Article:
The 137th New York State Legislature, consisting of the New York State Senate and the New York State Assembly, met from January 7 to May 20, 1914, while Martin H. Glynn was Governor of New York, in Albany.
Under the provisions of the New York Constitution of 1894, re-apportioned in 1906 and 1907, 51 Senators and 150 assemblymen were elected in single-seat districts; senators for a two-year term, assemblymen for a one-year term. The senatorial districts were made up of entire counties, except New York County (twelve districts), Kings County (eight districts), Erie County (three districts) and Monroe County (two districts). The Assembly districts were made up of contiguous area, all within the same county.
At this time there were two major political parties: the Republican Party and the Democratic Party. The Progressive Party, the Socialist Party, the Independence League and the Prohibition Party also nominated tickets.
The New York state election, 1913, was held on November 4. The only two statewide elective offices up for election were two judgeships on the New York Court of Appeals. Democrat Willard Bartlett was elected Chief Judge, and Republican Frank H. Hiscock was elected an associate judge, which had been cross-endorsed by the Independence League. The approximate party strength at this election, as expressed by the vote for Chief Judge, was: Democrats-Independence League 600,000; Republicans 597,000; Progressives 195,000; Socialists 62,000; and Prohibition 17,000.
Ex-Governor William Sulzer who had been impeached, and removed from office in September 1913, was elected on the Progressive ticket to the Assembly.
The Legislature met for the regular session at the State Capitol in Albany on January 7, 1914; and adjourned on March 28.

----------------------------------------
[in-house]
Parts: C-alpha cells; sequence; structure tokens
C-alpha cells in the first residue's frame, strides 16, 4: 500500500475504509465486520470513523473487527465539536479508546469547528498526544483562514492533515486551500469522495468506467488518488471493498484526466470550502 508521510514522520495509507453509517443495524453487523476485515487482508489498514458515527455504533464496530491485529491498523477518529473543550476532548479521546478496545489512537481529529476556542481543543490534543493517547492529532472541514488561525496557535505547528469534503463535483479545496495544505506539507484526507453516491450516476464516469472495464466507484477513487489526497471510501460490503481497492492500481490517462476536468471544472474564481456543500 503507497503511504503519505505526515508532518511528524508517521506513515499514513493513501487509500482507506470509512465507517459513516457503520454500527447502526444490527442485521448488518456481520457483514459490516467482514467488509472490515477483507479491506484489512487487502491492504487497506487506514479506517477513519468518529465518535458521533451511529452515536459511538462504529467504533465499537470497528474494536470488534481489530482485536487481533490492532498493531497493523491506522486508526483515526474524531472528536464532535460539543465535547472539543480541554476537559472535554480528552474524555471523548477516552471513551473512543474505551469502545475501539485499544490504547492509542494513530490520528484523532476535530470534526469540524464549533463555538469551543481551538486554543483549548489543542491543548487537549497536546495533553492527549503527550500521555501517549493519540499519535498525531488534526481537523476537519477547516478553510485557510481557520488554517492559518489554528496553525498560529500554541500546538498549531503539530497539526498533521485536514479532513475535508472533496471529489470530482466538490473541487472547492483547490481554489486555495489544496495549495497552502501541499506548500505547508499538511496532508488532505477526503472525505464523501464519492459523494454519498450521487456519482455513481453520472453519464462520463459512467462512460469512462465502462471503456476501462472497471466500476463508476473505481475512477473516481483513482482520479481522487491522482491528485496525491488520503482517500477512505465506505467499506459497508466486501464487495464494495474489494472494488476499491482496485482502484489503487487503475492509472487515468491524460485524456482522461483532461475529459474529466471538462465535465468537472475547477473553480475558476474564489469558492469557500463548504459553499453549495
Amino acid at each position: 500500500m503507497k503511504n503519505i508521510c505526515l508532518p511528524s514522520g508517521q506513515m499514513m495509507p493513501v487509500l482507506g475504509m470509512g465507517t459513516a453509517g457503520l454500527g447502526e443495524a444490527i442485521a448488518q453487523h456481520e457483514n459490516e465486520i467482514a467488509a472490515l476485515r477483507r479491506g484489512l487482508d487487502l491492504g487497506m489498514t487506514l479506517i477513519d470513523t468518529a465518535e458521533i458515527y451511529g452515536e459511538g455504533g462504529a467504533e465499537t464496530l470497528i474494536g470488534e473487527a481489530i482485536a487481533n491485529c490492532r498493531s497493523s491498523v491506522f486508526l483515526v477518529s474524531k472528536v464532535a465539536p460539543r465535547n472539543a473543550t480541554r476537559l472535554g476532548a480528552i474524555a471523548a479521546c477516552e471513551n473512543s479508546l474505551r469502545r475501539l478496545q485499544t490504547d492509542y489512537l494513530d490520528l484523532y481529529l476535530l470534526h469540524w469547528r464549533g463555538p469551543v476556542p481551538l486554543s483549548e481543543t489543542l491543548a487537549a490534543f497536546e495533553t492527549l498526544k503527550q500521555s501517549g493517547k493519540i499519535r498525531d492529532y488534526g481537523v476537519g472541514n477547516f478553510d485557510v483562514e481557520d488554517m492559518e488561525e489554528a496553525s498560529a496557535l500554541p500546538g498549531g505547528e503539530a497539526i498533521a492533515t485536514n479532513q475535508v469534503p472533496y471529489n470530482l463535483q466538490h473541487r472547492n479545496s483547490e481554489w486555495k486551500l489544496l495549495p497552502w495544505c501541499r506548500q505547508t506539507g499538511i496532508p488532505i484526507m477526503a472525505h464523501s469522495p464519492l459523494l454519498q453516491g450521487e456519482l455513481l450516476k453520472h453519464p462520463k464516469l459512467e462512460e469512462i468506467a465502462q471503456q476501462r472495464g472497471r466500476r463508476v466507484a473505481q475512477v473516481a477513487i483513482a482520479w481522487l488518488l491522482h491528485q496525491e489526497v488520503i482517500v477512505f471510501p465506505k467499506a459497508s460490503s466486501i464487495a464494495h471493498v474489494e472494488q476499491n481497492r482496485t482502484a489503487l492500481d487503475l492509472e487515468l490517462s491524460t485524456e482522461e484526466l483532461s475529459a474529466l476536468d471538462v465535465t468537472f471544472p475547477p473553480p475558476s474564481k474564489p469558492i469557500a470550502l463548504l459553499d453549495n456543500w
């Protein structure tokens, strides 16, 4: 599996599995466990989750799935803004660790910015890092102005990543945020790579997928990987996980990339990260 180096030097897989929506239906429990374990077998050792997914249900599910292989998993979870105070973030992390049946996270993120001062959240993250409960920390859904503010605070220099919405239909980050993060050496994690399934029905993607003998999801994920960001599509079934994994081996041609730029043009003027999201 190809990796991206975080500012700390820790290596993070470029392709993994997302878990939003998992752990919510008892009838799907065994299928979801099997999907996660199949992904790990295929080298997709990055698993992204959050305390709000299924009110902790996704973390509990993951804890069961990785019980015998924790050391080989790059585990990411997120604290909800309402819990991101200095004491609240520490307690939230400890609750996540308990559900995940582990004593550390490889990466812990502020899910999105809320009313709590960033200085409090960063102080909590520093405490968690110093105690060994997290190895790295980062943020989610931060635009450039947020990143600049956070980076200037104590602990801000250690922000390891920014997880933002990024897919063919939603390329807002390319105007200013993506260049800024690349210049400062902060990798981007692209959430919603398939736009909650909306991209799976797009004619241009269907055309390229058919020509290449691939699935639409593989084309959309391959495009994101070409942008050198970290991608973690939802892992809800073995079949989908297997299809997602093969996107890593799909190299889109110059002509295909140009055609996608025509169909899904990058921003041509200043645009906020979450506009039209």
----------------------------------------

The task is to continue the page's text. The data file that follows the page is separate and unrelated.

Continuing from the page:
Thaddeus C. Sweet (R) was elected Speaker with 81 votes against 48 for Al Smith (D) and 21 for Michael Schaap (P).
John F. Murtaugh (D) was elected Majority Leader of the New York State Senate while Robert F. Wagner (D) continued as President pro tempore of the State Senate and Acting Lieutenant Governor.
On February 25, the Legislature elected Homer D. Call (P) as New York State Treasurer, to fill the vacancy caused by the suicide of John J. Kennedy (D). Call was elected by a combination of Democrats and Progressives with 98 votes against 96 for Republican William Archer.
The Legislature met for a special session at the State Capitol in Albany on May 4, 1914; and adjourned on May 20. This session was called because the Democratic Senate majority and the Republican Assembly majority were at odds over the State's budget, and did not approve the necessary financial appropriations during the regular session.
The asterisk (*) denotes members of the previous Legislature who continued in office as members of this Legislature.
Note: For brevity, the chairmanships omit the words "...the Committee on (the)..."Clerk: Patrick E. McCabe
Sergeant-at-Arms: Henry W. Doll
Stenographer: William F. MacReynolds
Note: For brevity, the chairmanships omit the words "...the Committee on (the)..."Clerk: Fred W. Hammond
Sergeant-at-Arms: Harry W. Haines
Principal Doorkeeper: Fred R. Smith
First Assistant Doorkeeper: James B. Hulse
Second Assistant Doorkeeper: Michael Kehoe
Stenographer: Henry C. Lammert